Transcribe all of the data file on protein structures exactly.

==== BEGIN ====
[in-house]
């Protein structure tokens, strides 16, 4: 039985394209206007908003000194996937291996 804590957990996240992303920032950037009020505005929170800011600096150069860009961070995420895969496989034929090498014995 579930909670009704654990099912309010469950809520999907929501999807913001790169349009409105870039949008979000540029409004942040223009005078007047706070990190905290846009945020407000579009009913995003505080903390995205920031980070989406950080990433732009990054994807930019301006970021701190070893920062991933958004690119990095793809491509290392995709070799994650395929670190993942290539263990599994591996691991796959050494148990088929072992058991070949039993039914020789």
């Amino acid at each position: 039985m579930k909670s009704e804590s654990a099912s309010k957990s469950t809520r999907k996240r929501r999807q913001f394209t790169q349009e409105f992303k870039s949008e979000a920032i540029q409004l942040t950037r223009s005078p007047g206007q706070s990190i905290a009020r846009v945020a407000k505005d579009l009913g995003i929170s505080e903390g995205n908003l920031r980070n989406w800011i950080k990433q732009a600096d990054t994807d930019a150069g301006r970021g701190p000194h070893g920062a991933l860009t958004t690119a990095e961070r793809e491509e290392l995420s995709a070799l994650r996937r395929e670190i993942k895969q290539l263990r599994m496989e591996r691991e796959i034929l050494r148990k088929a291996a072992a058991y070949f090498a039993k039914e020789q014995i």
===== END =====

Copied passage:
[in-house]
């Protein structure tokens, strides 16, 4: 039985394209206007908003000194996937291996 804590957990996240992303920032950037009020505005929170800011600096150069860009961070995420895969496989034929090498014995 579930909670009704654990099912309010469950809520999907929501999807913001790169349009409105870039949008979000540029409004942040223009005078007047706070990190905290846009945020407000579009009913995003505080903390995205920031980070989406950080990433732009990054994807930019301006970021701190070893920062991933958004690119990095793809491509290392995709070799994650395929670190993942290539263990599994591996691991796959050494148990088929072992058991070949039993039914020789």
């Amino acid at each position: 039985m579930k909670s009704e804590s654990a099912s309010k957990s469950t809520r999907k996240r929501r999807q913001f394209t790169q349009e409105f992303k870039s949008e979000a920032i540029q409004l942040t950037r223009s005078p007047g206007q706070s990190i905290a009020r846009v945020a407000k505005d579009l009913g995003i929170s505080e903390g995205n908003l920031r980070n989406w800011i950080k990433q732009a600096d990054t994807d930019a150069g301006r970021g701190p000194h070893g920062a991933l860009t958004t690119a990095e961070r793809e491509e290392l995420s995709a070799l994650r996937r395929e670190i993942k895969q290539l263990r599994m496989e591996r691991e796959i034929l050494r148990k088929a291996a072992a058991y070949f090498a039993k039914e020789q014995i």